The Psoas muscle is often left tight and shortened after a post workout stretch. My goal today is to change that. And even if you don’t have a formal exercise routine, you are going to want to listen up because chances are you have a tight Psoas too.
The Psoas, pronounced “So-Az” is located in the pelvic region. It connects your lower back to your upper thigh (femur). It is responsible to hip flexion. Running, walking, stairs, and sitting all shorten the Psoas. Anyone from an endurance runner to the most sedentary couch potato can suffer from overly tight Psoas muscles. A tight Psoas can cause lower back pain, hip pain, leg pain and IT issues. A strong and lengthened Psoas promotes good posture and allows for a strong core.
Most americans spend a lot of their day in the seated position. In this position your Psoas is shortened and weakens overtime. A muscular tightness or weakness of the Psoas can cause an overarching of the lumbar spine, unhealthy anterior pelvic tilt (think Steve Urkle) as well has hunching of the shoulders.
If you spend a lot of the day sitting at work or driving in the car, stand up and stretch regularly. Try and break up your sedentary sessions. If possible, work from a standing desk. If you are a runner you need length to create power. When the Psoas is very short, it is unable to lengthen to then contract during your stride. This lengthening and shortening is what creates power. If you do in fact have a short Psoas muscle avoid hills for a while and engage in Psoas stretches daily.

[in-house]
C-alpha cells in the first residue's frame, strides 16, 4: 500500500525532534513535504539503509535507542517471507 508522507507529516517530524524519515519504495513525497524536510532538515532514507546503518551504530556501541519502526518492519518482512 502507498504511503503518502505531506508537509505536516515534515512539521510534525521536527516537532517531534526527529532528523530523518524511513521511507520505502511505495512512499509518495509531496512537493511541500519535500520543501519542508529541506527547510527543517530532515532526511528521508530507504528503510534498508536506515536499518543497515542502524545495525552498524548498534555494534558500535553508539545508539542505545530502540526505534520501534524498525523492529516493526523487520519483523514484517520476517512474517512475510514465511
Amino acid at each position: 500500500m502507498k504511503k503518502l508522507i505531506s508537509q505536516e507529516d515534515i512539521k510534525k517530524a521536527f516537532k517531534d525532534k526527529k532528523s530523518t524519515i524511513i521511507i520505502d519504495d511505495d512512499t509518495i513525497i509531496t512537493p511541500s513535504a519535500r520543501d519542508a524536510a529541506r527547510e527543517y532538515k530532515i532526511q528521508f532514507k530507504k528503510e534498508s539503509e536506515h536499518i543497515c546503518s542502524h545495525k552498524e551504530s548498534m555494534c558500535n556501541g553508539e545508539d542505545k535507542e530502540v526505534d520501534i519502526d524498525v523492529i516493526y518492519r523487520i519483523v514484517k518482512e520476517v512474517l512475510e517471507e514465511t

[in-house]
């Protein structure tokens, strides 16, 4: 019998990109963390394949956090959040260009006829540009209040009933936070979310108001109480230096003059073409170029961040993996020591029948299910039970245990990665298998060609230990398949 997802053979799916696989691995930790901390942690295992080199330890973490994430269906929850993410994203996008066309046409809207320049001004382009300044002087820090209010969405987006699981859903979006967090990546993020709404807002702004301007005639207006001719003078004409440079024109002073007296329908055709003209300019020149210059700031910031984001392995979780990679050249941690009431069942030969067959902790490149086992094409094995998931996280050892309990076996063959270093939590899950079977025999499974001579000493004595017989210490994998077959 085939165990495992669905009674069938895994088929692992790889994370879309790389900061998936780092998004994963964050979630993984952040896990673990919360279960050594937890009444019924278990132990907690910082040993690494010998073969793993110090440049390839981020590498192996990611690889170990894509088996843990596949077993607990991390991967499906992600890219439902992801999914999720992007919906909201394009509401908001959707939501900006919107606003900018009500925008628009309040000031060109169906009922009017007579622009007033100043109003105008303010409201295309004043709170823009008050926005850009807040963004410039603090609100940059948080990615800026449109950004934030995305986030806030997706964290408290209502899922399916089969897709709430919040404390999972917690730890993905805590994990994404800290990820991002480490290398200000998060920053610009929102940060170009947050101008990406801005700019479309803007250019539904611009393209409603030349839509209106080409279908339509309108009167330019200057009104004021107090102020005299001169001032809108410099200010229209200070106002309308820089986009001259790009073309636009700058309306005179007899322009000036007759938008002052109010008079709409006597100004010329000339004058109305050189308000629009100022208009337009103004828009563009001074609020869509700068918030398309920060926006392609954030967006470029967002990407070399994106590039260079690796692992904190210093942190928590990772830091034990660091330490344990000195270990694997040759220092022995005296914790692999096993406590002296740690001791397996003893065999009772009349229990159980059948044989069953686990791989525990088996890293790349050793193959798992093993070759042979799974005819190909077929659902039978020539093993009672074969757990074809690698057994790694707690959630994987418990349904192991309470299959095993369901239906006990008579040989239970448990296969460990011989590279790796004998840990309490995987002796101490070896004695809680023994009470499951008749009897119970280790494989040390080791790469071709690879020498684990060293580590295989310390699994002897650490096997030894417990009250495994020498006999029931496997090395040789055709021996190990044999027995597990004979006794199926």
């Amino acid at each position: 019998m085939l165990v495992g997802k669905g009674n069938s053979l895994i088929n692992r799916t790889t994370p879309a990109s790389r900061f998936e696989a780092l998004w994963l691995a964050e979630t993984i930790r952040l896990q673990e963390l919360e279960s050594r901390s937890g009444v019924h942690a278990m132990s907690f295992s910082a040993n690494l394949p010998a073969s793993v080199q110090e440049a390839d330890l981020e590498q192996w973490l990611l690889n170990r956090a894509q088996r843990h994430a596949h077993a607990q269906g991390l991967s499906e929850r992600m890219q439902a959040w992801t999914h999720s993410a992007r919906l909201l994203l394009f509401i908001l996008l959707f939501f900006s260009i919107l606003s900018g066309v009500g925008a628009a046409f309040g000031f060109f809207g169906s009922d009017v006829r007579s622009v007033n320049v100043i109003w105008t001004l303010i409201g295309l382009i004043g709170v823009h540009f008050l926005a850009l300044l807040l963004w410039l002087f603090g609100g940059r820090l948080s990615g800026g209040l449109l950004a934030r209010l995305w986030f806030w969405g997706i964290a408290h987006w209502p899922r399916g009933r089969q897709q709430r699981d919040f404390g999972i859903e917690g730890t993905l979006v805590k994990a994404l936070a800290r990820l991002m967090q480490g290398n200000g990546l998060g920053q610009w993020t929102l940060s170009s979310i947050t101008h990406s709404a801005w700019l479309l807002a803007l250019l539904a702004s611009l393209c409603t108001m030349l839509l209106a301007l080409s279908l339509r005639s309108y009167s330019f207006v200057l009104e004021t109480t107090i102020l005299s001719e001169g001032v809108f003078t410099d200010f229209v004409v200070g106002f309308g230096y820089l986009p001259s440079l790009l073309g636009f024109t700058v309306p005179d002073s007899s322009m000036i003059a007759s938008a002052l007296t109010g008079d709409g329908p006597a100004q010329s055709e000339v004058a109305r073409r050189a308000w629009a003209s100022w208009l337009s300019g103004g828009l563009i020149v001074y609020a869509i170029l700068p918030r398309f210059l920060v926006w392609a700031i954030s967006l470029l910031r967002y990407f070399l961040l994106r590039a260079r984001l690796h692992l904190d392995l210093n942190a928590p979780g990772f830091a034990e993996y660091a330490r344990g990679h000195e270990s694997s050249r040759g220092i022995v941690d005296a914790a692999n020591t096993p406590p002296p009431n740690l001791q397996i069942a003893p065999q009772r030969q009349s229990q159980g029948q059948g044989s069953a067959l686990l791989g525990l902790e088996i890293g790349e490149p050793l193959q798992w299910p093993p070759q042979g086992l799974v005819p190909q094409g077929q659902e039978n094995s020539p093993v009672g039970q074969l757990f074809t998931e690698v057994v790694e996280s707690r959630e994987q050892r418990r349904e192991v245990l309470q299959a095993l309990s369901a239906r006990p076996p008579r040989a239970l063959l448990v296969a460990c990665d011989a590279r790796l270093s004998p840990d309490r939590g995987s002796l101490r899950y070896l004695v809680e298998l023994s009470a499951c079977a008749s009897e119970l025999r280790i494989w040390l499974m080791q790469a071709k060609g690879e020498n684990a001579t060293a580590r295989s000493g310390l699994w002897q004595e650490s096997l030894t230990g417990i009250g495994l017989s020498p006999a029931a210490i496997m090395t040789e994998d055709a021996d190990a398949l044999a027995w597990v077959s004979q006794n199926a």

So how do you know if you have a shortened Psoas? Lay on the floor with both legs straight out in front of you. Draw your right knee into your chest pulling it towards you, if your left hip is lifting up off the ground your right Psoas is tight and vice versa.
If you failed the test, do not fret, there is hope! First, take my tips above about avoiding extended periods of sitting and lay off hill work while running. In addition, ditch the crunches. When we do sit ups and crunches we almost always engage our Psoas and Hip Flexors. This goes for many other abdominal exercises that are done in the supine position. Just pay attention to your body and if you feel engagement in the pelvic region, lay off temporarily.
Start with these stretches:
Supine Bridge with Pelvic Tilt: Lay on your back with your feet on the floor hip distance apart. You want your heels to be in hands reach while your hands lay by your sides. Lift your hips off the floor while tucking your pelvis. Squeeze your Glutes together and continue pushing the hips high. You want your Glutes to be contracted. You may also feel a stretch in the low back (bonus!).
Low Crescent Lunge with Pelvic Tilt: From a kneeling position bring your right foot up between your hands to create a right angle with your right knee. Lift the chest up creating a neutral posture. Tuck the pelvis under, tilting your hip bones toward the ceiling. If your Psoas is really tight you will feel a stretch here in the front of the left leg. If you need a little more stretch you can shift some weight into the front foot while maintaining the pelvic tilt. Switch Sides!